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RFID News Roundup
Major North American retailer adopts Checkpoint Systems' RFID solutions; Phychips selects Thinkify as its exclusive North American distributor; Blue Spark, Trace Tech to develop disposable RFID temperature sensors; KTS announces Bluetooth HF RFID reader; Crescent Guardian and NControl collaborate on RFID-enabled security solutions; University of Melbourne researchers study effect of GS1 standards on supply chain integration, efficiency; Macy's launches visual recognition app to simplify consumer purchases.
Crescent Guardian and NControl Collaborate on RFID-enabled Security Solutions
University of Melbourne Researchers Study Effect of GS1 Standards on Supply Chain Integration, Efficiency
GS1 standards can lead to more integrated and efficient supply chains. The research study, named Project Noah, was conducted by the Department of Management and Marketing at the University of Melbourne's Faculty of Business and Economics, in cooperation with GS1 Australia. Two reports, titled "Project Noah: To Integrate or Not to Integrate? A Ten-Year Study of Australian Businesses" and the "Project Noah: When it Comes to the Crunch—A Study of Australian Businesses," are the result of the joint research study, which is based on surveys of GS1 Australia's membership. The objective of the research was to gain a deeper understanding of the issues affecting the adoption and use of supply chain technology standards in Australia. According to the researchers, the studies reveal how supply chain integration is a critical strategy for businesses today. In "When it Comes to the Crunch—A Study of Australian Businesses," researchers found that the bar code is the number-one GS1 standards-based technology used by Australian businesses, and that the other three technologies—e-messaging, GDSN and EPC RFID—were recorded at similar levels of moderate to low usage. Adoption of EPC RFID technology was found to be low across all sectors, though usage was slightly higher for agricultural and food and beverage applications. Interestingly, the study found that businesses that have been members of GS1 Australia for more than 10 years were using e-messaging and EPC RFID at much lower levels than newer members. The study states that researches "expected businesses who are GS1 members to learn about and increase their usage of GS1 standards based technologies over time, especially as they would receive frequent communications promoting the technologies. However, this appears not to be the case." The study attributes this to the fact that businesses tend to approach GS1 when they have already decided to implement the technologies, but notes that "there is a real opportunity for GS1 and existing members to work together to ensure businesses understand the advantages of GS1 standards based technologies above and beyond what they are mandated to do." The research project collected data only from Australian firms, according to Dr. Richard Lars Gruner, a research fellow at the University of Melbourne. "I suspect that many of our findings also apply to countries where they use similar—or even the same—GS1-based technology standards," he states. "But I can, of course, not make this statement with any certainty without having collected and analyzed data from these countries."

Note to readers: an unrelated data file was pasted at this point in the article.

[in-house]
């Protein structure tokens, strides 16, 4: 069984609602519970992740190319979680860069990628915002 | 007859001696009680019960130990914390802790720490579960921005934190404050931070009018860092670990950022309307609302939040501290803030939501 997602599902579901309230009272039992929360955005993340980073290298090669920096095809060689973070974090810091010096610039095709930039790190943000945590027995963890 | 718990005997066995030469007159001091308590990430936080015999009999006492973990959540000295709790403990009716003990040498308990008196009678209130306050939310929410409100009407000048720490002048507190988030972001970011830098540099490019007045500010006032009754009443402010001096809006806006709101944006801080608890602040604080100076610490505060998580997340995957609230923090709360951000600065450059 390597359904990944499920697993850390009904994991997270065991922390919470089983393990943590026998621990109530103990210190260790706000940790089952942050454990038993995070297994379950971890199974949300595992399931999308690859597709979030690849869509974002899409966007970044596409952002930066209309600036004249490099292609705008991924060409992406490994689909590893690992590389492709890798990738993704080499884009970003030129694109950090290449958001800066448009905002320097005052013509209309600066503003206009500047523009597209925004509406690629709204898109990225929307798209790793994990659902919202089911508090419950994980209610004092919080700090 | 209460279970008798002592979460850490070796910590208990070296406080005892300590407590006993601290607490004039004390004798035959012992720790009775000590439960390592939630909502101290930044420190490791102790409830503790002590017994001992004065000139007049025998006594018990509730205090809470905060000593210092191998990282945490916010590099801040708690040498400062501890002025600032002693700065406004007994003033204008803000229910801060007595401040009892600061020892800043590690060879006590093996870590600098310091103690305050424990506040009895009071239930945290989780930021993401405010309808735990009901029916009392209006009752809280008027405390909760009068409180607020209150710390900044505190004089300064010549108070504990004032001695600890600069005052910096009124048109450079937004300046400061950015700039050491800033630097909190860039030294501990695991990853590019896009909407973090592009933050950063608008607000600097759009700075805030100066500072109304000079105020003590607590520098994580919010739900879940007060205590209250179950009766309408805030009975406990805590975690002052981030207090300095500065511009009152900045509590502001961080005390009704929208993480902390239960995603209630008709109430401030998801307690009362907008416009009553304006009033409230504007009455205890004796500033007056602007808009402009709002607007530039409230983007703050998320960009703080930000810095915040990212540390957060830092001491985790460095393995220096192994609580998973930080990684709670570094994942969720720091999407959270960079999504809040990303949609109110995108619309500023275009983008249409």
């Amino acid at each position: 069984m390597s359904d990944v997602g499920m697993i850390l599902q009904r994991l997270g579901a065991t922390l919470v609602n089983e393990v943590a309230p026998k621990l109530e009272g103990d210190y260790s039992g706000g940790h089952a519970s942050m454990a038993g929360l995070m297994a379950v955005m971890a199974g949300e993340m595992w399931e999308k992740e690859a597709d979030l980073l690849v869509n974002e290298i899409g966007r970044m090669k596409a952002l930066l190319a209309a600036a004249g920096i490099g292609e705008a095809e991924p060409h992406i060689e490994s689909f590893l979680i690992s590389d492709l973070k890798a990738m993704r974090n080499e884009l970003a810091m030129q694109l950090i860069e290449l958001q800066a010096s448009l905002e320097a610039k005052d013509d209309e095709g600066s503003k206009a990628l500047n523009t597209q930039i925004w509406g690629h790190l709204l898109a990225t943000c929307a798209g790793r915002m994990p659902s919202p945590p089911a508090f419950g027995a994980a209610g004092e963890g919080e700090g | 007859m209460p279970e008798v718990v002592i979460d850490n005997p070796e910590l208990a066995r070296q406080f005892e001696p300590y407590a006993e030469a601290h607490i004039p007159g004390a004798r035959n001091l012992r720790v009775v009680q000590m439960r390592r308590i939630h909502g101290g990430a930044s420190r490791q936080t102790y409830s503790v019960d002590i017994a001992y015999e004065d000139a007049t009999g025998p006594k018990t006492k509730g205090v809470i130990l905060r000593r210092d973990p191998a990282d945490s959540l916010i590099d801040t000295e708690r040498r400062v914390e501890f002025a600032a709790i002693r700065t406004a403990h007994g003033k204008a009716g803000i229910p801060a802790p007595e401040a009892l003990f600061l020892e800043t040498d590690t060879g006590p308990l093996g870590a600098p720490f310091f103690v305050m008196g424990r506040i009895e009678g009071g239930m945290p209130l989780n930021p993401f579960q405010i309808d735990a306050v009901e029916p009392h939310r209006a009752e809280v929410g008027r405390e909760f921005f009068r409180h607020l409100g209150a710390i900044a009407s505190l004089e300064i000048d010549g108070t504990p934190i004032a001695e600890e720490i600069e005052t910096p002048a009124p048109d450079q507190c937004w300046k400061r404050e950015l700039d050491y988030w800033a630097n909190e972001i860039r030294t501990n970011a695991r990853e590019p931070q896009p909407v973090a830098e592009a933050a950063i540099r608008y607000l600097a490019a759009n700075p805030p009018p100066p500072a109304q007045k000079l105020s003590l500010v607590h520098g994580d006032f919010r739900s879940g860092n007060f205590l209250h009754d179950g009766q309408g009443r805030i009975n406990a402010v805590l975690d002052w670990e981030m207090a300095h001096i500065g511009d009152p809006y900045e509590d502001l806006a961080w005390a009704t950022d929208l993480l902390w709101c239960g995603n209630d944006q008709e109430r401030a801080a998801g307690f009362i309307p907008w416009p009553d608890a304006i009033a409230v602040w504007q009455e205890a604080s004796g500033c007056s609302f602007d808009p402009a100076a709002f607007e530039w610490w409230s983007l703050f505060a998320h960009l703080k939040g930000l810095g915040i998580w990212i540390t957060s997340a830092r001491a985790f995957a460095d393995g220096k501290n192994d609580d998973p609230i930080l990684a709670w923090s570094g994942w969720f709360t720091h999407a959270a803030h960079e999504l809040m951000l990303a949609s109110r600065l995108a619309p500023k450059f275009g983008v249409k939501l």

Macy's Launches Visual Recognition App to Simplify Consumer Purchases
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